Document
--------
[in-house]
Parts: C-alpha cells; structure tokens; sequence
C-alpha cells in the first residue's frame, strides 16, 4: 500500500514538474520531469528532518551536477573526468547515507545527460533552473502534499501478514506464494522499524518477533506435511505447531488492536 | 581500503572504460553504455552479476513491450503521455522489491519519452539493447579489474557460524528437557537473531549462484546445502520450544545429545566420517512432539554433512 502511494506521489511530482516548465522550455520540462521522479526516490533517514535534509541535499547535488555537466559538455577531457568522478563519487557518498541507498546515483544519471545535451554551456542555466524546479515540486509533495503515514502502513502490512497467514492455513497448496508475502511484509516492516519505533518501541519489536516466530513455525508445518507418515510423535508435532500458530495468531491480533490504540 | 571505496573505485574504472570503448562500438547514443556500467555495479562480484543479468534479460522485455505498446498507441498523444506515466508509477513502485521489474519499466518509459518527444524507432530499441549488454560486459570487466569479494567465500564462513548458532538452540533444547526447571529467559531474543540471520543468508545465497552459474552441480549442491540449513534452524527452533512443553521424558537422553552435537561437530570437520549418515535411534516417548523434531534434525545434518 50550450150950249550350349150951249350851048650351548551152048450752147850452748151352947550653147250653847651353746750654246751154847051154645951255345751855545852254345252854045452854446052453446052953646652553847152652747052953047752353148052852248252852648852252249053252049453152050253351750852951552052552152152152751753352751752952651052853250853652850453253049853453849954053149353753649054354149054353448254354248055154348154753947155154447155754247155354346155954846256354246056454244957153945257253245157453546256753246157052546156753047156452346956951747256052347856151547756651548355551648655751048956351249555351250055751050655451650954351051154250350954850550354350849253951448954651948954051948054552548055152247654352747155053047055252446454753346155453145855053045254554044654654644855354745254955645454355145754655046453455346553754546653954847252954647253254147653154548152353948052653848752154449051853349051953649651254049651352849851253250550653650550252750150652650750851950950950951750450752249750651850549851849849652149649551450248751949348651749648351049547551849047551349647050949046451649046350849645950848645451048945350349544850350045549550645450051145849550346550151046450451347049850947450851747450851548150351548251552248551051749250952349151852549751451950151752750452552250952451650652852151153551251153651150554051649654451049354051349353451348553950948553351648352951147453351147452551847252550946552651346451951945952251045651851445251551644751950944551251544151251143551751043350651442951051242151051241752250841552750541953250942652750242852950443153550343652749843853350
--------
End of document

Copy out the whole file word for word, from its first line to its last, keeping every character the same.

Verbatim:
[in-house]
Parts: C-alpha cells; structure tokens; sequence
C-alpha cells in the first residue's frame, strides 16, 4: 500500500514538474520531469528532518551536477573526468547515507545527460533552473502534499501478514506464494522499524518477533506435511505447531488492536 | 581500503572504460553504455552479476513491450503521455522489491519519452539493447579489474557460524528437557537473531549462484546445502520450544545429545566420517512432539554433512 502511494506521489511530482516548465522550455520540462521522479526516490533517514535534509541535499547535488555537466559538455577531457568522478563519487557518498541507498546515483544519471545535451554551456542555466524546479515540486509533495503515514502502513502490512497467514492455513497448496508475502511484509516492516519505533518501541519489536516466530513455525508445518507418515510423535508435532500458530495468531491480533490504540 | 571505496573505485574504472570503448562500438547514443556500467555495479562480484543479468534479460522485455505498446498507441498523444506515466508509477513502485521489474519499466518509459518527444524507432530499441549488454560486459570487466569479494567465500564462513548458532538452540533444547526447571529467559531474543540471520543468508545465497552459474552441480549442491540449513534452524527452533512443553521424558537422553552435537561437530570437520549418515535411534516417548523434531534434525545434518 50550450150950249550350349150951249350851048650351548551152048450752147850452748151352947550653147250653847651353746750654246751154847051154645951255345751855545852254345252854045452854446052453446052953646652553847152652747052953047752353148052852248252852648852252249053252049453152050253351750852951552052552152152152751753352751752952651052853250853652850453253049853453849954053149353753649054354149054353448254354248055154348154753947155154447155754247155354346155954846256354246056454244957153945257253245157453546256753246157052546156753047156452346956951747256052347856151547756651548355551648655751048956351249555351250055751050655451650954351051154250350954850550354350849253951448954651948954051948054552548055152247654352747155053047055252446454753346155453145855053045254554044654654644855354745254955645454355145754655046453455346553754546653954847252954647253254147653154548152353948052653848752154449051853349051953649651254049651352849851253250550653650550252750150652650750851950950950951750450752249750651850549851849849652149649551450248751949348651749648351049547551849047551349647050949046451649046350849645950848645451048945350349544850350045549550645450051145849550346550151046450451347049850947450851747450851548150351548251552248551051749250952349151852549751451950151752750452552250952451650652852151153551251153651150554051649654451049354051349353451348553950948553351648352951147453351147452551847252550946552651346451951945952251045651851445251551644751950944551251544151251143551751043350651442951051242151051241752250841552750541953250942652750242852950443153550343652749843853350